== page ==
Thousands of Internet sites exist which talk about Italy, not counting the publications which aim to illustrate, down to the smallest details, the beauties of this land, so rich in art, history, and culture. Even the most original guide books get lost in the attempt to provide as much information as possible for those who are planning to visit Italy.
However, speaking with those who have spent a rather long time in this beautiful country, Italians are often amazed to discover that foreigners return to their respective countries with their eyes and hearts full of joy because of what they have seen, but also with some small shocks!
Why? The answer is simple; there are certain aspects of Italy that you will not find in any tourist guide, but also -- although absolutely common for Italians -- they clearly astonish those who are not Italian.
First of all, the tone of voice: on average, Italians speak in a loud voice and talk so much, even if the other speaker converses in a language that they do not understand and does not understand Italian… and while they embark upon more or less complex conversations, Italians often look for physical contact. It is not for lack of manners; it is a custom widely spread above all among particularly warm and hospitable people. Touching an arm, the hand, or the shoulder of the person with whom one is speaking is normal in Italy and is not considered a gesture reserved for friends and relatives!
And what is there to say about the idea that Italians have a lot of time? One of the main faults attributed to Italians is approximation. Actually, there is a tendency to take time: an appointment can always be delayed; practically every kind of event provides the opportunity for a certain custom, at one time reserved for university classes, that is, “the academic quarter hour.” It means that if something is supposed to begin at a certain time, in reality it will begin a quarter of an hour later!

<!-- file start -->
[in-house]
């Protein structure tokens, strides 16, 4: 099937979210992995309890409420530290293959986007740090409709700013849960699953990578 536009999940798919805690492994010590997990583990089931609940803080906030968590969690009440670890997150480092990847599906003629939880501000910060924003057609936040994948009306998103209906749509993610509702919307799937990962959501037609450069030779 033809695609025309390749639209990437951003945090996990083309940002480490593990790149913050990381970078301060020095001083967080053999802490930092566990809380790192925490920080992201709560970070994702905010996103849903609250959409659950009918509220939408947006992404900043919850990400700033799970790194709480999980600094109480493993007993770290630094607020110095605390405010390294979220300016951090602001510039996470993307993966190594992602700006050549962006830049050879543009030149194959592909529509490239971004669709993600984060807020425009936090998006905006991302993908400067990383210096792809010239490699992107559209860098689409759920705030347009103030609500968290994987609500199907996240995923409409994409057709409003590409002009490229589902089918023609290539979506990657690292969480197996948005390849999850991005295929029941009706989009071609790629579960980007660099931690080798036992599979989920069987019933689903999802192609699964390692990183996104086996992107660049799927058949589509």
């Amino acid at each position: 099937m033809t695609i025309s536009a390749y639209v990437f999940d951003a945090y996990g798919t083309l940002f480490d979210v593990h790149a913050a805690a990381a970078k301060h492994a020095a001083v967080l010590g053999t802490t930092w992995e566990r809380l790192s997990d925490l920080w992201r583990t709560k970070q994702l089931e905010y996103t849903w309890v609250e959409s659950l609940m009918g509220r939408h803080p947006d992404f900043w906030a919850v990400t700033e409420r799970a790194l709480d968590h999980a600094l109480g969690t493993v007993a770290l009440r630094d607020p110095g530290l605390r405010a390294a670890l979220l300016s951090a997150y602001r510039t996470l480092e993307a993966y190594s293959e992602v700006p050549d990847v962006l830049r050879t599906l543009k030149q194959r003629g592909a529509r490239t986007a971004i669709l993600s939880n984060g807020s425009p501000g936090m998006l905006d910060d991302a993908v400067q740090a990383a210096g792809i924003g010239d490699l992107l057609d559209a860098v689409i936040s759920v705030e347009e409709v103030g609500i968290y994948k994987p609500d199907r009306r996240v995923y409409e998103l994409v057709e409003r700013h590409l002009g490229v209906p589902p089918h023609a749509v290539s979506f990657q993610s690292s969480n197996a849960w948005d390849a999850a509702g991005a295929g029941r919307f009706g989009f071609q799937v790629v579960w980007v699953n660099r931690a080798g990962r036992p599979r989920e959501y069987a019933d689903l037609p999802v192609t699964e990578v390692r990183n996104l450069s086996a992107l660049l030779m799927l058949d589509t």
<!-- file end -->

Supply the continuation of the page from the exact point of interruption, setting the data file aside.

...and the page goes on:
But beware, because this tendency does not apply to public transportation like trains or buses which are, usually, on time… And if you are late and running through the street to reach your appointment, although (especially in the big cities of the South) it may seem that the automobile and pedestrian traffic may have no rules, be very careful where you put your feet. Always cross in the crosswalks, for your safety, but also because, if you are run down outside of the crosswalk, not only will you have no right to compensation, you will also have to pay for the damages that you caused to the vehicle that hit you!
Finally, the shock of when you sit down at a table in Italy and order a meal.
In many parts of the world, one course is customary; in Italy, on the other hand, it is unthinkable. Italians have precise rules at the table which offer a well-determined order of courses: appetizer, first, second with a side dish; fruit and dessert or espresso coffee follow. Each type of course is served in this order; therefore, you have to specifically tell your waiter if you order various dishes (deviating from the role provided on the menu) and you want him to bring you everything together or even in a different order from what is customary for an Italian.
Now you are ready to leave and visit Italy without running the risk of being shocked by a few somewhat significant peculiarities all “Made in Italy”!
Drop-off service is suitable for transfer from/to Naples airport or railway station to Sorrento, Positano, Praiano, Amalfi, Ravello or the other towns on the Amalfi Coast.
Enjoy a private 3 hour tour (max 6 people) of the Vatican Museums including the Raphael Rooms and The Sistine Chapel ending with a privileged entrance to St.Peter's Basilica. Highlights include the Belvedere courtyard, Pine courtyard, Gallery of Maps ,Gallery of Tapestries, Pio Clemente museum and the Raphael Rooms.